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Bobby Flay Fires Up the Grill

Summer Cooking Tips from Grill Master Bobby Flay

Bobby Flay Mesa Grill Caesars Palace

Bobby Flay
Mesa Grill
Caesars Palace

There are few chefs who are better known for their grill skills than Bobby Flay. The chef-owner of Mesa Grill at Caesars Palace began his Food Network career with shows dedicated to all things cooked over an open flame. He’s also written countless cookbooks on the subject and continues to be the go-to guy when it comes to the bold flavors of grillin’ and chillin’. So when it comes to entertaining in your own backyard, he’s the man.

Flay has two tips to maximize your success, no matter your skill level. First, your cooking surface should be as hot as possible, which means preheating it while covered at least 30 minutes before any food even touches it. “For gas, turn it to high, close the cover, and let it heat before grilling,” he advises. For charcoal, he says “to make sure it’s red hot and the ash is gray.” In addition to that, a clean grill is your friend. “Be sure your grates are clean before you grill. The best way to clean your grates is while the grates are still warm. Don’t wait until the next time you grill to clean it or the food will be dried on and it will take a lot more elbow grease to remove.”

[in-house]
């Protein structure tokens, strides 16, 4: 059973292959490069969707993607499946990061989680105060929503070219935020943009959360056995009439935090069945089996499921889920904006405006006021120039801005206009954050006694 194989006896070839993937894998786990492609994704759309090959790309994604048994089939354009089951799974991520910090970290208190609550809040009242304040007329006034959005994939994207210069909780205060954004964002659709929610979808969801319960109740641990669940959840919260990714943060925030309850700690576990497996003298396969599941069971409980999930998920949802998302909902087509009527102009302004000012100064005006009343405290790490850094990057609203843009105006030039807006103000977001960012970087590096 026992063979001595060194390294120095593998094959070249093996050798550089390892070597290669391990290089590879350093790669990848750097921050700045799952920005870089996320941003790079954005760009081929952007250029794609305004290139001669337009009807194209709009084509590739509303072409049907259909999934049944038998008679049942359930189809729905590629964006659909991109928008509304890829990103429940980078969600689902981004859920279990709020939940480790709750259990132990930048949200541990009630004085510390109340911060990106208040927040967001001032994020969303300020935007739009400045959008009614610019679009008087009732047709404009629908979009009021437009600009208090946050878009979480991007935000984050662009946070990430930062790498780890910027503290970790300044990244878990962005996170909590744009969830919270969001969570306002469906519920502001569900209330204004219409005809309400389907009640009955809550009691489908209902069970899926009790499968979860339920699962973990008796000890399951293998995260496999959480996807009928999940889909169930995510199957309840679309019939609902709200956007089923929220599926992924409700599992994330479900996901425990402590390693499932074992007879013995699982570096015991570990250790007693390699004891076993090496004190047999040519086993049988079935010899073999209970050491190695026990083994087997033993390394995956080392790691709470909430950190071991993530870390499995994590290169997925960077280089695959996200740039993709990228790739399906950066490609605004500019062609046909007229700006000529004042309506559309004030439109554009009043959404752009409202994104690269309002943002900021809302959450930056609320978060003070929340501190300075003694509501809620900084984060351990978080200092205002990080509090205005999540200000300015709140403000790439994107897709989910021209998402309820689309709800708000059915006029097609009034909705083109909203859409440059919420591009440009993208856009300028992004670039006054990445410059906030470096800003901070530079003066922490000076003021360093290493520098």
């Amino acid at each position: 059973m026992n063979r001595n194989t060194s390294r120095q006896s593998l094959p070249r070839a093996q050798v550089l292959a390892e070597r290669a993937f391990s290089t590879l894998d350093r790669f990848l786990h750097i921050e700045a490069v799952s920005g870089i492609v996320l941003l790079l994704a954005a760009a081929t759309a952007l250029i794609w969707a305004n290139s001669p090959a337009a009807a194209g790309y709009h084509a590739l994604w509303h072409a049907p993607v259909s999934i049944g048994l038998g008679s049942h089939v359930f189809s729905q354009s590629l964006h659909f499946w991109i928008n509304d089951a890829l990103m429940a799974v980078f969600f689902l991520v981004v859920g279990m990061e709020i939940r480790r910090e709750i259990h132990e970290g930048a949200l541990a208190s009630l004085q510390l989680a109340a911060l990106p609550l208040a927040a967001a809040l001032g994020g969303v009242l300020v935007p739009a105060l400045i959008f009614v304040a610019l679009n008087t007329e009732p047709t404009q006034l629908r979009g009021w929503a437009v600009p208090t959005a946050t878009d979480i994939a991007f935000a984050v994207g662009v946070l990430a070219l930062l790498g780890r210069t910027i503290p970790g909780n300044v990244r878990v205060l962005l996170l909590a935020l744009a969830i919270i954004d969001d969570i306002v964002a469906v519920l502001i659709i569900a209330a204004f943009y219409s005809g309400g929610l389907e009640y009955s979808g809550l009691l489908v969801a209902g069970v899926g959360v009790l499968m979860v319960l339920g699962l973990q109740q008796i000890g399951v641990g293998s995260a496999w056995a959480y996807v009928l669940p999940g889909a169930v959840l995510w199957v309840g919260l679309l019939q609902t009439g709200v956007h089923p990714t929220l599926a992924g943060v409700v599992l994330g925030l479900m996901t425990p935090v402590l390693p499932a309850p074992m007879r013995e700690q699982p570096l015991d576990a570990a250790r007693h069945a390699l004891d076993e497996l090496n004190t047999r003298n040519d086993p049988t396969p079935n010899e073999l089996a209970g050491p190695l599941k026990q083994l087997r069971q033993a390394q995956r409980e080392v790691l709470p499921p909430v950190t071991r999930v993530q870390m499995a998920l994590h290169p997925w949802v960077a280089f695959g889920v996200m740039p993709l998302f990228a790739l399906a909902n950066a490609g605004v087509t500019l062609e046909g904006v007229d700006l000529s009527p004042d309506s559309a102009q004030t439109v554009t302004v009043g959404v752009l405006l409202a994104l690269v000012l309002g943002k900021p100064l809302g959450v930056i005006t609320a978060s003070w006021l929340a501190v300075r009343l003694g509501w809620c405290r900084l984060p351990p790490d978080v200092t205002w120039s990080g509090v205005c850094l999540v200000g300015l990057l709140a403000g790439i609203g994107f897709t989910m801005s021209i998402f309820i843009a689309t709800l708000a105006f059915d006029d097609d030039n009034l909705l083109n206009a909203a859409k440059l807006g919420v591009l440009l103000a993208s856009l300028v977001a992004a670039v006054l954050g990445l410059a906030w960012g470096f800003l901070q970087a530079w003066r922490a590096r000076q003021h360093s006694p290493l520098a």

“Grilling takes the formality out of entertaining. Everyone wants to get involved.”—Bobby Flay

Second, don’t be shy with your seasoning. “A lot of the seasoning falls off the meat, fish or vegetables when you put it on the grates, so season more than you think you should.”

For those who have graduated from throwing a couple of burgers and dogs on the grill, can bang out the perfect steak and have even mastered the art of cooking fish, your education doesn’t stop there. Your next mission? Vegetables. More specifically, according to Flay: Brussels sprouts. He suggests first cooking them in boiling, salted water before splitting, then coating them with canola oil and sprinkling with some salt and pepper. Grill the sprouts until they’re charred and golden brown. The key to lots of flavor is to toss them in light vinaigrette while they’re still hot.

Preparing food over a direct flame is our oldest method of cooking, and Flay’s attitude toward the grill is only a few modern steps removed from it. But a few simple rules will go a long way. Flay’s final tips are easy enough to follow for great results: “Remember to brush the food with oil and season well—and don’t overcook. You can always put undercooked food back on the grill, but once you overcook something, there is no going back.”


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